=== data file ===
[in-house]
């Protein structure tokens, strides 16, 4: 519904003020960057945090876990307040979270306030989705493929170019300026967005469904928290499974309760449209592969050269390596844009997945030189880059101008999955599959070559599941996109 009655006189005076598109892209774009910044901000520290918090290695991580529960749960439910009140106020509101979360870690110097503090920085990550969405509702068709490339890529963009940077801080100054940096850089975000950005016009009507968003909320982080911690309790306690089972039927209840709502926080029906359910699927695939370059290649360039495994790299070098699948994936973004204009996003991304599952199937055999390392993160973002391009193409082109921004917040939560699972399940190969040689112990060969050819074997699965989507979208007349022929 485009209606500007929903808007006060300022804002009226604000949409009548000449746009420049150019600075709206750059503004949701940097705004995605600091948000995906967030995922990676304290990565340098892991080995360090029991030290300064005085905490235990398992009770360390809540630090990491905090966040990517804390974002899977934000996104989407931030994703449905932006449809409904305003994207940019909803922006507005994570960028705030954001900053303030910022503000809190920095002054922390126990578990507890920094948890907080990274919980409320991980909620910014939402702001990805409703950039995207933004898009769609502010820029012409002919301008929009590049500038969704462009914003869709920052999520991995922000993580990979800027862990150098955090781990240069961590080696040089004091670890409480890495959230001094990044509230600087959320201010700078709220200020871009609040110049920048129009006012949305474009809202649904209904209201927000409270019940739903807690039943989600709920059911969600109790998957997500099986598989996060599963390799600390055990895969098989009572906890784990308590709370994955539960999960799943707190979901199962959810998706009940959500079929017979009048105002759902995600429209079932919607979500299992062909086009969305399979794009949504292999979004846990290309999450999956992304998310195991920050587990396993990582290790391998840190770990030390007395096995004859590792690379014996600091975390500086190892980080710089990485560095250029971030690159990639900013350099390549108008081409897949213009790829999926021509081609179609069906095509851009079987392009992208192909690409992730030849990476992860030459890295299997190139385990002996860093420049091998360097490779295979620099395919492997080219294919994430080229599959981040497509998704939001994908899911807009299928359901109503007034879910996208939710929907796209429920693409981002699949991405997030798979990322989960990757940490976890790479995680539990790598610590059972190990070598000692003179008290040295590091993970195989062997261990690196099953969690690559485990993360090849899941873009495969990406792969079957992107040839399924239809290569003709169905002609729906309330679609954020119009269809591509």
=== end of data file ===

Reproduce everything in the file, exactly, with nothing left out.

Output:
[in-house]
């Protein structure tokens, strides 16, 4: 519904003020960057945090876990307040979270306030989705493929170019300026967005469904928290499974309760449209592969050269390596844009997945030189880059101008999955599959070559599941996109 009655006189005076598109892209774009910044901000520290918090290695991580529960749960439910009140106020509101979360870690110097503090920085990550969405509702068709490339890529963009940077801080100054940096850089975000950005016009009507968003909320982080911690309790306690089972039927209840709502926080029906359910699927695939370059290649360039495994790299070098699948994936973004204009996003991304599952199937055999390392993160973002391009193409082109921004917040939560699972399940190969040689112990060969050819074997699965989507979208007349022929 485009209606500007929903808007006060300022804002009226604000949409009548000449746009420049150019600075709206750059503004949701940097705004995605600091948000995906967030995922990676304290990565340098892991080995360090029991030290300064005085905490235990398992009770360390809540630090990491905090966040990517804390974002899977934000996104989407931030994703449905932006449809409904305003994207940019909803922006507005994570960028705030954001900053303030910022503000809190920095002054922390126990578990507890920094948890907080990274919980409320991980909620910014939402702001990805409703950039995207933004898009769609502010820029012409002919301008929009590049500038969704462009914003869709920052999520991995922000993580990979800027862990150098955090781990240069961590080696040089004091670890409480890495959230001094990044509230600087959320201010700078709220200020871009609040110049920048129009006012949305474009809202649904209904209201927000409270019940739903807690039943989600709920059911969600109790998957997500099986598989996060599963390799600390055990895969098989009572906890784990308590709370994955539960999960799943707190979901199962959810998706009940959500079929017979009048105002759902995600429209079932919607979500299992062909086009969305399979794009949504292999979004846990290309999450999956992304998310195991920050587990396993990582290790391998840190770990030390007395096995004859590792690379014996600091975390500086190892980080710089990485560095250029971030690159990639900013350099390549108008081409897949213009790829999926021509081609179609069906095509851009079987392009992208192909690409992730030849990476992860030459890295299997190139385990002996860093420049091998360097490779295979620099395919492997080219294919994430080229599959981040497509998704939001994908899911807009299928359901109503007034879910996208939710929907796209429920693409981002699949991405997030798979990322989960990757940490976890790479995680539990790598610590059972190990070598000692003179008290040295590091993970195989062997261990690196099953969690690559485990993360090849899941873009495969990406792969079957992107040839399924239809290569003709169905002609729906309330679609954020119009269809591509």